“Lightfoot and Loving”
“The Nine-Month Knight”
Tallchief for Keeps
Silhouette Yours Truly
Every Girl’s Guide To…
Every Groom’s Guide To…
lives in the Missouri Ozarks but loves to travel the Northwest’s gold rush/cattle drive trails every summer. She enjoys research trips, meeting people and going to Native American dances. Ms. London is an avid reader who loves to paint, play with computers and grow herbs (particularly scented geraniums right now). She’s a national bestselling and award-winning author, and she has also written historical romances under another pseudonym. Three is her lucky number; she has three daughters, and the events in her life have always been in threes. “I love writing for Silhouette,” Cait says. “One of the best perks about all this hard work is the thrilling reader response and the warm, snug sense that I have given readers an enjoyable, entertaining gift.”
To the Readers
I’ve enjoyed hearing from readers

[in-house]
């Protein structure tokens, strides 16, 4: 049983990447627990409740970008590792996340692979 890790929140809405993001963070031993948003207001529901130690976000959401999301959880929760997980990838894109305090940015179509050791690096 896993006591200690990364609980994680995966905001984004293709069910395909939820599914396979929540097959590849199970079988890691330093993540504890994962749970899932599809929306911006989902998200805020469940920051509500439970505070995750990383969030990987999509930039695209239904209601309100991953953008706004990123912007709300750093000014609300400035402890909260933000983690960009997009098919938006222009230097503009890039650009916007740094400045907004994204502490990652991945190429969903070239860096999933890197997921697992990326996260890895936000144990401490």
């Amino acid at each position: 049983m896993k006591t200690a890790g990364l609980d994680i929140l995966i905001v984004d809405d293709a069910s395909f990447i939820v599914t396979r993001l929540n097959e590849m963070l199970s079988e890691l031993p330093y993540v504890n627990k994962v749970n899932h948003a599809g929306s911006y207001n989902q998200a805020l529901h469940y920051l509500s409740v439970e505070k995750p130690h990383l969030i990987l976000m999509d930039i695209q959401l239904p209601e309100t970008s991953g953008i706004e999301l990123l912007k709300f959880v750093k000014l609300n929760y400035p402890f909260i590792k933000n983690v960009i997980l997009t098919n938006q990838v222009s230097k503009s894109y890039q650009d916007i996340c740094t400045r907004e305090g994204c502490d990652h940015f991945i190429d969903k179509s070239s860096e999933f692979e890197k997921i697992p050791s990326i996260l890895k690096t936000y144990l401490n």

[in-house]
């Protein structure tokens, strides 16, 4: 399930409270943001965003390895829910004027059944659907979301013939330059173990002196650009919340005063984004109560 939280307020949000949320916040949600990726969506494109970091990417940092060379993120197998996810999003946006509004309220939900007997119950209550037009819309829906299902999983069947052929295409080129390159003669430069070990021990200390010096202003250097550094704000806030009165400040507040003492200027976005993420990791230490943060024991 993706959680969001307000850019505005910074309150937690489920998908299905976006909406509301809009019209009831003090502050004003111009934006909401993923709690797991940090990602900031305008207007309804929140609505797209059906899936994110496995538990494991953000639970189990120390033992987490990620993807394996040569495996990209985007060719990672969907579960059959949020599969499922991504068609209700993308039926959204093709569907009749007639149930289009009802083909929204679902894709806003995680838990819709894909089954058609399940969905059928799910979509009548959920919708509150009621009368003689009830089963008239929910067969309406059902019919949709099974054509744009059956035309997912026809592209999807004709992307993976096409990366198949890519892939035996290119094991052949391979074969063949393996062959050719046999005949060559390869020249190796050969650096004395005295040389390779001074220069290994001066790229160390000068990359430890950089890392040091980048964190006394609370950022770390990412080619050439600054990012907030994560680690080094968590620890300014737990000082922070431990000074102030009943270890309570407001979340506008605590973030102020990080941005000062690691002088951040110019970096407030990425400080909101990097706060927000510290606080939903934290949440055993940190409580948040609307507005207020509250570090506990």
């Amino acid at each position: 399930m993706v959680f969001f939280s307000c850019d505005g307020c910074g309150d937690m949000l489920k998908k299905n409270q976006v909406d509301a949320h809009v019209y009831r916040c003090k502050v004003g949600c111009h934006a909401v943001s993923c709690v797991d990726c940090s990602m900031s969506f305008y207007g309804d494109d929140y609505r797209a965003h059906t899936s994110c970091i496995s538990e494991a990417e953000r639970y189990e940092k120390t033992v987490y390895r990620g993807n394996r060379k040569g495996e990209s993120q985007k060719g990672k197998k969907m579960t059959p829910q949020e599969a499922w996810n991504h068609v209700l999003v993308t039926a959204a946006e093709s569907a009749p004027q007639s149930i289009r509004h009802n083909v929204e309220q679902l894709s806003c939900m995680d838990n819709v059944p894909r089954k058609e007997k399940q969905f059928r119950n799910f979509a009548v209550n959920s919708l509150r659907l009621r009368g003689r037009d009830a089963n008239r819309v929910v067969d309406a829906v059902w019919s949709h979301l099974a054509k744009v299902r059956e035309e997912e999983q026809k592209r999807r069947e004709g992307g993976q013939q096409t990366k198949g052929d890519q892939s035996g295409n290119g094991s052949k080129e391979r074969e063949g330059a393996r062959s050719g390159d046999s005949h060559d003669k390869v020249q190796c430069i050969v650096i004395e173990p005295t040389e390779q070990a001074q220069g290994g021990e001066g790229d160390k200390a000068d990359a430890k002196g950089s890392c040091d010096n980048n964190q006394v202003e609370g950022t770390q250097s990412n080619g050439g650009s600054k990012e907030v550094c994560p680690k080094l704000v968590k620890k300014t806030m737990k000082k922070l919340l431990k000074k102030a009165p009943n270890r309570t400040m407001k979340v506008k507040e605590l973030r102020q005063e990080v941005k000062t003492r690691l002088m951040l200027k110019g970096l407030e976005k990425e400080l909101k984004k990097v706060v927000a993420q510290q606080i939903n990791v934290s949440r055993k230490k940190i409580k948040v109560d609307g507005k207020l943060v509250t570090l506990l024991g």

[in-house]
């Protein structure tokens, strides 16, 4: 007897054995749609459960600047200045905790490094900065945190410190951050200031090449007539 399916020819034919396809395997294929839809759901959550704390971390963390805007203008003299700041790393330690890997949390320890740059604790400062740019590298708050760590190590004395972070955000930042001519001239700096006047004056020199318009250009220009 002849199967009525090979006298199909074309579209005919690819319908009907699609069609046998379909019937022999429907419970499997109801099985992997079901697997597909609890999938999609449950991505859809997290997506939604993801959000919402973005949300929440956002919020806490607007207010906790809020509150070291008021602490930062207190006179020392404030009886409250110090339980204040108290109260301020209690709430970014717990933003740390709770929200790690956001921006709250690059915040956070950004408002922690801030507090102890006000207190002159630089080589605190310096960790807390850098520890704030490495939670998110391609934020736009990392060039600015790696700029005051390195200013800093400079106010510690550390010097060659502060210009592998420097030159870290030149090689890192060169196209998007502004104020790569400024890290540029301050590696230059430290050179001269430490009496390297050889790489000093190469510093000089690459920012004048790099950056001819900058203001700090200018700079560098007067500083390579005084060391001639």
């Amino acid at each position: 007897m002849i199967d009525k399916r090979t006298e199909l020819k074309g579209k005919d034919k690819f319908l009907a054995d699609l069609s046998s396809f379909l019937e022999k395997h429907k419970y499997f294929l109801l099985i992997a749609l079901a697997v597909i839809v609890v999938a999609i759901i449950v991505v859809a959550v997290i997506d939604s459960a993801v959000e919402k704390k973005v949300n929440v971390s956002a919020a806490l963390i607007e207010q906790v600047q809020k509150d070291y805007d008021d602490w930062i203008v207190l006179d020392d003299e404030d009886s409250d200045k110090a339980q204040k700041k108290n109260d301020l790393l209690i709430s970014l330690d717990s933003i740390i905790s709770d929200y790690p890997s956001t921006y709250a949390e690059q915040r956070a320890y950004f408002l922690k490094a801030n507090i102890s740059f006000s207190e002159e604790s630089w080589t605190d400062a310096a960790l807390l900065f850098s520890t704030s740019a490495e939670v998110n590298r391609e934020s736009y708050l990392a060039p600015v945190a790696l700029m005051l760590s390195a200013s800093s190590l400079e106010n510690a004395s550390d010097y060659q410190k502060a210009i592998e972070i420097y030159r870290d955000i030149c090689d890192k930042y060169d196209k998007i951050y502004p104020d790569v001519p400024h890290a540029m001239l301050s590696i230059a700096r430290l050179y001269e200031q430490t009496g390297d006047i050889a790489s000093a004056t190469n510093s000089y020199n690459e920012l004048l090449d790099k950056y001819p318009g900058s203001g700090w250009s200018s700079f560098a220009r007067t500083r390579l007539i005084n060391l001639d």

who like the Tallchief miniseries,
and appreciate every one of you.
I hope you’ll enjoy my other stories, as well.
You make all of this possible.
It was not always so, for I resented his capture of me, just as his father had taken his Scots wife. ’Twas not my fault that outlaws made me take Liam while he was staked and helpless upon the ground. ’Twas not my fault that I bore and loved his son, keeping him safe in England.
Liam came for us both, claiming the child and me as his. Kidnapped and angry with the man who forced me to marry him, bringing me to this wild land, I fought what flamed inside me, the woman I had not known. Even as I fought and ran, I knew he would find me.